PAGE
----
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Staying On a Local Level


In August, a majority of the National Retail Federation’s CIO Council members said a soft economy would not affect IT expenditures. But while the economy’s current downward spiral is not pushing retailers to cut spending, it is causing some to change project priorities. This is spurring interest in merchandise management and localization programs.

The impact of localization efforts was revealed during two recent Webinars in September: the “2008 Retail IT Budget Benchmarking Study,” presented by NRF and AMR Research, and “Best Practices to Localize, Differentiate and Win: Customer-Centric Strategies that Separate Retail Winners from the Laggards,” presented by DemandTec and Precima.

According to the 2008 Retail IT Budget Benchmarking Study, conducted by the NRF CIO Council and AMR, participants planned to increase their IT spending by 8% in 2008, compared to 2007. Thus, chains will spend approximately 1.62% of revenue on IT, compared to the 1.5% they spent last year.

This study was conducted before the economic crisis that is currently wreaking havoc on retailers and consumers alike.

“During the CIO Council meeting in August, we asked CIOs if the soft economy was causing any pushback within their organization regarding their planned IT capital expenditures. At the time, 75% said there was no pushback,” Dave Hogan, senior VP and CIO, for Washington, D.C.-based NRF said during the Retail IT Budget Webinar.

But even a 700-point plunge on the stock exchange on Sept. 29 hasn’t deterred retailers’ IT spending plans. An informal poll during the Webinar—which aired one day after the market shakeup in September—had similar results.

“Twenty-six percent of listeners said plans are not being impacted,” Janet Suleski, AMR’s research director, retail, said during the Webinar.

“Another 51% are still committed to their projects, but they are increasing their due diligence to fund these projects,” she said.

Some chains are also shifting gears and establishing new priorities. Among their new priorities is merchandise management.

Under this umbrella, chains can pursue more targeted, localized assortments.

Localization is becoming a stronger area of interest across the industry, especially as the retail landscape gets increasingly difficult. “Segments continue to blur, and categories are intermingling across chains, making it hard [for chains] to remain ‘interesting’ to shoppers,” Paula Rosenblum, managing director, Retail Systems Research, Miami, said during the DemandTec/Precima Webinar. “Localization is a strategy that can differentiate a chain.”

While there is a clear need for localization, there are factors holding retailers back. Too many chains are still hung up on how to use pricing to differentiate themselves from the crowd. Others fail to execute their vision.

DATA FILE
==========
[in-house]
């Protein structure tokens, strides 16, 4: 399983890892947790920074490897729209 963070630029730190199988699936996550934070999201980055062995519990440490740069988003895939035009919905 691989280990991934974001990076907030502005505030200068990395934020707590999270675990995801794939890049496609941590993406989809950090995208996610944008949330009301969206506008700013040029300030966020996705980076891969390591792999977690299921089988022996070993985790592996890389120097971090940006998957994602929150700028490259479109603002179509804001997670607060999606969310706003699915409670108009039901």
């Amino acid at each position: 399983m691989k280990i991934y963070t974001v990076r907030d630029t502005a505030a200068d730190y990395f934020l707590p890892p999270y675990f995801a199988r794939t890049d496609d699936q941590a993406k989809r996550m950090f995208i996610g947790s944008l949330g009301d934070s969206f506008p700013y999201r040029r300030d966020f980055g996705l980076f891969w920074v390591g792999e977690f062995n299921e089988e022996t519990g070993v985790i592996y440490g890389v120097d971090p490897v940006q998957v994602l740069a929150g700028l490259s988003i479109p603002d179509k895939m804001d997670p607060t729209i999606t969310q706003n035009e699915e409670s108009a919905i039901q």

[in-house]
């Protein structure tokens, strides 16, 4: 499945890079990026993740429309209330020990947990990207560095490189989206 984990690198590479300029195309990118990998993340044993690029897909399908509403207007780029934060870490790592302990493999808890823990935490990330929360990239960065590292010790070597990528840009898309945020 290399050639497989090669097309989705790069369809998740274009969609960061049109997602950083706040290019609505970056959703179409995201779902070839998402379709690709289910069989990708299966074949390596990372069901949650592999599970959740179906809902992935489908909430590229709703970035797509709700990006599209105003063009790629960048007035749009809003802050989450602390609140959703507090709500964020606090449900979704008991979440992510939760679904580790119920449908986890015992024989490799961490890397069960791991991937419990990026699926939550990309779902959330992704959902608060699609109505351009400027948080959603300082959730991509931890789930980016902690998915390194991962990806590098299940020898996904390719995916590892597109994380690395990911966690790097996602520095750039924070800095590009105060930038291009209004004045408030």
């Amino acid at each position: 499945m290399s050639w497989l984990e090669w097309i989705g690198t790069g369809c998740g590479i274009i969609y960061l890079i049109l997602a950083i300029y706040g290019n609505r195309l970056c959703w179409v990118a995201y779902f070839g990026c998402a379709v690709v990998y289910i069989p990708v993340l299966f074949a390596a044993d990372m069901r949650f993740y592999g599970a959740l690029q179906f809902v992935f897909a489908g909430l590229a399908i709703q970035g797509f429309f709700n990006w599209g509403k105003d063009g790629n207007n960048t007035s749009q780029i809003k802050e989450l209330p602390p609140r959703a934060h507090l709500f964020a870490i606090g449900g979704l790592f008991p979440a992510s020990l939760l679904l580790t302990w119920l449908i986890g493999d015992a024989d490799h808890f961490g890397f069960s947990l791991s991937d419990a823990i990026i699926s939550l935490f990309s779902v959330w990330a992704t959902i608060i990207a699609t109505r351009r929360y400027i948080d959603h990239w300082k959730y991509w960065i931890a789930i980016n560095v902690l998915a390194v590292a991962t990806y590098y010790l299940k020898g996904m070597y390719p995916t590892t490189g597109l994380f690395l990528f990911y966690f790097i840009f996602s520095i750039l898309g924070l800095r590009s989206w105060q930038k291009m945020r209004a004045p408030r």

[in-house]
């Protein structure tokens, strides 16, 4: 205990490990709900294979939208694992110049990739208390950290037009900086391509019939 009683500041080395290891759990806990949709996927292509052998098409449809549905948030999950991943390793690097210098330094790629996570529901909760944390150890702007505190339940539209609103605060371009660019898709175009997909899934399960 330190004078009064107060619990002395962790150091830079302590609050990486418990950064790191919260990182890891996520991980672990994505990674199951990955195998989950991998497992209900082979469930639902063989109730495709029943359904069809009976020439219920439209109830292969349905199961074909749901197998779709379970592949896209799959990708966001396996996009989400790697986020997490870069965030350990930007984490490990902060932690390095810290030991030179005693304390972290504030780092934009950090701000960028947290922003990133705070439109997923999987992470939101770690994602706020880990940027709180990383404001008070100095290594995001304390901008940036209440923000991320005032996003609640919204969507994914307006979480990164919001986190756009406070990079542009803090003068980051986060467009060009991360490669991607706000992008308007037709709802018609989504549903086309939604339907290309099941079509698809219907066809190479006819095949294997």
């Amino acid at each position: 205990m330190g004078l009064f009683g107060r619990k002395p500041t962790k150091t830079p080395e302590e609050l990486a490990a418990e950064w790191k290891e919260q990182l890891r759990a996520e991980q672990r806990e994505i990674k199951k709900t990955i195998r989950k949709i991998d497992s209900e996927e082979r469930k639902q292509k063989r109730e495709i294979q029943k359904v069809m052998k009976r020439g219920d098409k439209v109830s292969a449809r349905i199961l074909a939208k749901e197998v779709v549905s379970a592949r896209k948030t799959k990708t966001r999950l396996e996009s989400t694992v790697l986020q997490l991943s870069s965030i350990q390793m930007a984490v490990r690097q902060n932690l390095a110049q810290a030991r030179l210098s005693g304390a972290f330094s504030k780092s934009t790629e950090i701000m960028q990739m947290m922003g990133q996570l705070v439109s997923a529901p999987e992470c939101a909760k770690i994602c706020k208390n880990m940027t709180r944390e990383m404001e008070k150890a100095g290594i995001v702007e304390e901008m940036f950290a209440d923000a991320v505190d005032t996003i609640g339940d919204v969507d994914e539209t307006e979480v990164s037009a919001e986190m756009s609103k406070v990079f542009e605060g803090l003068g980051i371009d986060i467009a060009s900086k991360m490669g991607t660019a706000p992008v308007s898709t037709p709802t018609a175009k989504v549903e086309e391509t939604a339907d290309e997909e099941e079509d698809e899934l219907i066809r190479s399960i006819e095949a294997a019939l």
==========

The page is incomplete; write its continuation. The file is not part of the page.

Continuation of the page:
“This is especially true of laggard companies,” Rosenblum explained.

“They get stuck in a downward spiral of weak sales and then they don’t want to make an investment in a solution to move out of this mode,” she said. “Instead, they continue to operate inefficiently.”

Many chains are also facing “a sea of sameness,” due to increased competition, Rosenblum noted. “As competition begins to enter the marketplace from unexpected, new places, some chains panic and begin offering discounts and markdowns.”

Retailers can overcome these challenges—and reconnect with shoppers—by targeting their assortments based on localization efforts.

“Chains need to understand how consumers shop and why they purchase certain items,” she said. “These points will help retailers understand the impact on specific categories, and allow them to optimize assortments at a local level.”

Companies agree that localization is the way to go. According to the “Consumer-Centric Merchandising: Driving Differentiation through Localization” report conducted by RSR, 93% of respondents have put localization at the top of priority lists. Meanwhile, 56% believe that localized assortments are critical to success moving forward.

While localization has clearly hit an industry nerve, many localization efforts continue to fail. “Many chains are inhibited by ‘the enemy within,’” she said.

“Too many retail winners are married to the idea that merchandising is an art, and they have a hard time incorporating science,” Rosenblum said. “Meanwhile, laggards often face a cultural resistance to the idea.”

By merging art with the science of technology, retailers can move beyond business challenges, improve internal processes and increase the planning of cross-functional teams.

To achieve localized assortments, successful retailers use price- and promotion-optimization solutions that enable them to determine customer purchase trends based on product location and time. “But there is another dimension to localization: customer data,” she stated.

“The more we can leverage our loyalty and transaction data, the more chains can understand about customer segments,” Rosenblum said.

“Once upon a time, we wanted to use this data to achieve one-to-one marketing,” she said. “But this data is also the key to creating more successful promotions and spurring everyday sales.”

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